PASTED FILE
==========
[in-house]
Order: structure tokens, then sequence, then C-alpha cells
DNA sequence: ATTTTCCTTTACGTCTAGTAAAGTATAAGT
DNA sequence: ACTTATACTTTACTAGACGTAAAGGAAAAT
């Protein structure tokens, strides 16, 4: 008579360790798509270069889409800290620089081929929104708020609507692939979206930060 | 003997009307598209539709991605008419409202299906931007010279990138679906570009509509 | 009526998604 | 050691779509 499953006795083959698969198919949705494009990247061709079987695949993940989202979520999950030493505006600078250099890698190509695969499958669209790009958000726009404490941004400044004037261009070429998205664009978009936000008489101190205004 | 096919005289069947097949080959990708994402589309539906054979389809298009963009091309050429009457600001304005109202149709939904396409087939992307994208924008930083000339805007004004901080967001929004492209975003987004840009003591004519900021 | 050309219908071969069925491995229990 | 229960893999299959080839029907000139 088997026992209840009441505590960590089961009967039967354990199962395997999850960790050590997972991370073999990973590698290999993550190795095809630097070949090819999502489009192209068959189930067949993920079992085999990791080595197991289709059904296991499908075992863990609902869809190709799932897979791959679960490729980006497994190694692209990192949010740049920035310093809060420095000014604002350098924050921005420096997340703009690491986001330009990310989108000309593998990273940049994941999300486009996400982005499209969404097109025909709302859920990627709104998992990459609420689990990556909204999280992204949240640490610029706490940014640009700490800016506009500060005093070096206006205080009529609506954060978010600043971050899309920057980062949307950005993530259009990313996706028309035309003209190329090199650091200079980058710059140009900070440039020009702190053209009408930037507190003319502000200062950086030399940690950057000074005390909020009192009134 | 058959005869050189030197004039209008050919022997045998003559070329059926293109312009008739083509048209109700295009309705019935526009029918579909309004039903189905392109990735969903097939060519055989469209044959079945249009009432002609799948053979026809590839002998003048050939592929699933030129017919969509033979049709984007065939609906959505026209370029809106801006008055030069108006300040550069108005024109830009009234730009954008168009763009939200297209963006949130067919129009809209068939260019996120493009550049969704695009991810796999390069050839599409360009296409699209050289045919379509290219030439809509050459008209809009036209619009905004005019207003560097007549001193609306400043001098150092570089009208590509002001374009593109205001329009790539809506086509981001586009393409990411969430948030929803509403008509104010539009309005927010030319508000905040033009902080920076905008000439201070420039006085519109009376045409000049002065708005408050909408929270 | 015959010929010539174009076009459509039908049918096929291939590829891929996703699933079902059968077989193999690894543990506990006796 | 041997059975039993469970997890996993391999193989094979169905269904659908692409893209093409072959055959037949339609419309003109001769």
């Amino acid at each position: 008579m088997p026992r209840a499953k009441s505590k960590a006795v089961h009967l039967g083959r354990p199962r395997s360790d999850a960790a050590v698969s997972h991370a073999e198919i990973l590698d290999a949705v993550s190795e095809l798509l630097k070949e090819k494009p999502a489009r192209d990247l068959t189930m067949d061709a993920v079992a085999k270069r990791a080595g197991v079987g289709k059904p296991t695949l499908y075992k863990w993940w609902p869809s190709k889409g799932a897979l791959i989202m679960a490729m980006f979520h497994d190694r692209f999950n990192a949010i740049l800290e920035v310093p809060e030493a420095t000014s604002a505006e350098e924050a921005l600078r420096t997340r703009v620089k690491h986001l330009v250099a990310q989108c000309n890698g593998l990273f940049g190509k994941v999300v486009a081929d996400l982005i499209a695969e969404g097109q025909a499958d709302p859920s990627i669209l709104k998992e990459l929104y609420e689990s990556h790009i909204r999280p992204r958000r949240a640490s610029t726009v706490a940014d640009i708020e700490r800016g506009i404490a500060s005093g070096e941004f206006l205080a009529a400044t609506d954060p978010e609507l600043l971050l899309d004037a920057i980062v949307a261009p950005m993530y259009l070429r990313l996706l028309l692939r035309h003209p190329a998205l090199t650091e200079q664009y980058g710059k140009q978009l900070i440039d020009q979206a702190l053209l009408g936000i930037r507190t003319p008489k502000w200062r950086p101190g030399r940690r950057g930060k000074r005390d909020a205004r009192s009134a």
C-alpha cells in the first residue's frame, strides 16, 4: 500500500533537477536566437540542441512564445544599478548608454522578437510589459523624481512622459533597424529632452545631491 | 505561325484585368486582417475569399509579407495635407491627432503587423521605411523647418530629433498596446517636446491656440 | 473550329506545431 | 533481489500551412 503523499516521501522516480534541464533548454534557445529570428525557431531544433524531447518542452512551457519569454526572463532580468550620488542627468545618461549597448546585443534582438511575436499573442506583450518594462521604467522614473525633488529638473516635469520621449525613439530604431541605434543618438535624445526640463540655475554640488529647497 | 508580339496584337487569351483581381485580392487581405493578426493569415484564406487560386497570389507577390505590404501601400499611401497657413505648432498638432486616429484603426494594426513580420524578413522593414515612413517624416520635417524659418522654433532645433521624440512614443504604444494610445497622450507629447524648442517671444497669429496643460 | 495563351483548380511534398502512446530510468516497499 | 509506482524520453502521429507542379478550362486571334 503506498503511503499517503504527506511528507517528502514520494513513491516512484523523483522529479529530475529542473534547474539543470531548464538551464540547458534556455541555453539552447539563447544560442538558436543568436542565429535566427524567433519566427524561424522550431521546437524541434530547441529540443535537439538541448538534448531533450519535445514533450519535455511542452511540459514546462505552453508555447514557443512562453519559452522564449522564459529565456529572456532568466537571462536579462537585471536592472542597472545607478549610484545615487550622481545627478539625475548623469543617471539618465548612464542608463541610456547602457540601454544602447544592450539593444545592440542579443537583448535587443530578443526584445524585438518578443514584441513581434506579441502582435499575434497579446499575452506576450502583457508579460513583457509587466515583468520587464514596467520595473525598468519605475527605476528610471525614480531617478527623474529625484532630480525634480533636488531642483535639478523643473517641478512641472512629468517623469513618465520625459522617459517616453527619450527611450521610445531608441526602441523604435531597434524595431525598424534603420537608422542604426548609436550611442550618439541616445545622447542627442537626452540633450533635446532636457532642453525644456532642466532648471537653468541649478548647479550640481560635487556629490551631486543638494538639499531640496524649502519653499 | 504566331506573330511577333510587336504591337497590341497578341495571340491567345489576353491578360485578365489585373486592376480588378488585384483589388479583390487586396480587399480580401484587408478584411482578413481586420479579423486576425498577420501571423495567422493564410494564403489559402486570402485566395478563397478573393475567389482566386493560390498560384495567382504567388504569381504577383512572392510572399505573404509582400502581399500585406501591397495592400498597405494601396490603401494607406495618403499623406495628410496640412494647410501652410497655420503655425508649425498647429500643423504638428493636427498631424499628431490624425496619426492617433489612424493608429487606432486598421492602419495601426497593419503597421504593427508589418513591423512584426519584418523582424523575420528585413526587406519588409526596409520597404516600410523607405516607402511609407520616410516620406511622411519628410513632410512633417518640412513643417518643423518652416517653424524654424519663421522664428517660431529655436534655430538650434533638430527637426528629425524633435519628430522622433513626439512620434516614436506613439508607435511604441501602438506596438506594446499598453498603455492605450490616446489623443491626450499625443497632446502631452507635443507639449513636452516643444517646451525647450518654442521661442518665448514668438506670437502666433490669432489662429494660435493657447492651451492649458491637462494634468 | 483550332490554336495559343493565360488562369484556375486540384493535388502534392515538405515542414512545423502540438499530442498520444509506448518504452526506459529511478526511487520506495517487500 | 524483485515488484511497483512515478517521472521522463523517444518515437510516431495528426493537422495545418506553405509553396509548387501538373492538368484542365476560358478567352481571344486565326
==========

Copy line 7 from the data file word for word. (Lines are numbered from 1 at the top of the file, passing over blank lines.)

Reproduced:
C-alpha cells in the first residue's frame, strides 16, 4: 500500500533537477536566437540542441512564445544599478548608454522578437510589459523624481512622459533597424529632452545631491 | 505561325484585368486582417475569399509579407495635407491627432503587423521605411523647418530629433498596446517636446491656440 | 473550329506545431 | 533481489500551412 503523499516521501522516480534541464533548454534557445529570428525557431531544433524531447518542452512551457519569454526572463532580468550620488542627468545618461549597448546585443534582438511575436499573442506583450518594462521604467522614473525633488529638473516635469520621449525613439530604431541605434543618438535624445526640463540655475554640488529647497 | 508580339496584337487569351483581381485580392487581405493578426493569415484564406487560386497570389507577390505590404501601400499611401497657413505648432498638432486616429484603426494594426513580420524578413522593414515612413517624416520635417524659418522654433532645433521624440512614443504604444494610445497622450507629447524648442517671444497669429496643460 | 495563351483548380511534398502512446530510468516497499 | 509506482524520453502521429507542379478550362486571334 503506498503511503499517503504527506511528507517528502514520494513513491516512484523523483522529479529530475529542473534547474539543470531548464538551464540547458534556455541555453539552447539563447544560442538558436543568436542565429535566427524567433519566427524561424522550431521546437524541434530547441529540443535537439538541448538534448531533450519535445514533450519535455511542452511540459514546462505552453508555447514557443512562453519559452522564449522564459529565456529572456532568466537571462536579462537585471536592472542597472545607478549610484545615487550622481545627478539625475548623469543617471539618465548612464542608463541610456547602457540601454544602447544592450539593444545592440542579443537583448535587443530578443526584445524585438518578443514584441513581434506579441502582435499575434497579446499575452506576450502583457508579460513583457509587466515583468520587464514596467520595473525598468519605475527605476528610471525614480531617478527623474529625484532630480525634480533636488531642483535639478523643473517641478512641472512629468517623469513618465520625459522617459517616453527619450527611450521610445531608441526602441523604435531597434524595431525598424534603420537608422542604426548609436550611442550618439541616445545622447542627442537626452540633450533635446532636457532642453525644456532642466532648471537653468541649478548647479550640481560635487556629490551631486543638494538639499531640496524649502519653499 | 504566331506573330511577333510587336504591337497590341497578341495571340491567345489576353491578360485578365489585373486592376480588378488585384483589388479583390487586396480587399480580401484587408478584411482578413481586420479579423486576425498577420501571423495567422493564410494564403489559402486570402485566395478563397478573393475567389482566386493560390498560384495567382504567388504569381504577383512572392510572399505573404509582400502581399500585406501591397495592400498597405494601396490603401494607406495618403499623406495628410496640412494647410501652410497655420503655425508649425498647429500643423504638428493636427498631424499628431490624425496619426492617433489612424493608429487606432486598421492602419495601426497593419503597421504593427508589418513591423512584426519584418523582424523575420528585413526587406519588409526596409520597404516600410523607405516607402511609407520616410516620406511622411519628410513632410512633417518640412513643417518643423518652416517653424524654424519663421522664428517660431529655436534655430538650434533638430527637426528629425524633435519628430522622433513626439512620434516614436506613439508607435511604441501602438506596438506594446499598453498603455492605450490616446489623443491626450499625443497632446502631452507635443507639449513636452516643444517646451525647450518654442521661442518665448514668438506670437502666433490669432489662429494660435493657447492651451492649458491637462494634468 | 483550332490554336495559343493565360488562369484556375486540384493535388502534392515538405515542414512545423502540438499530442498520444509506448518504452526506459529511478526511487520506495517487500 | 524483485515488484511497483512515478517521472521522463523517444518515437510516431495528426493537422495545418506553405509553396509548387501538373492538368484542365476560358478567352481571344486565326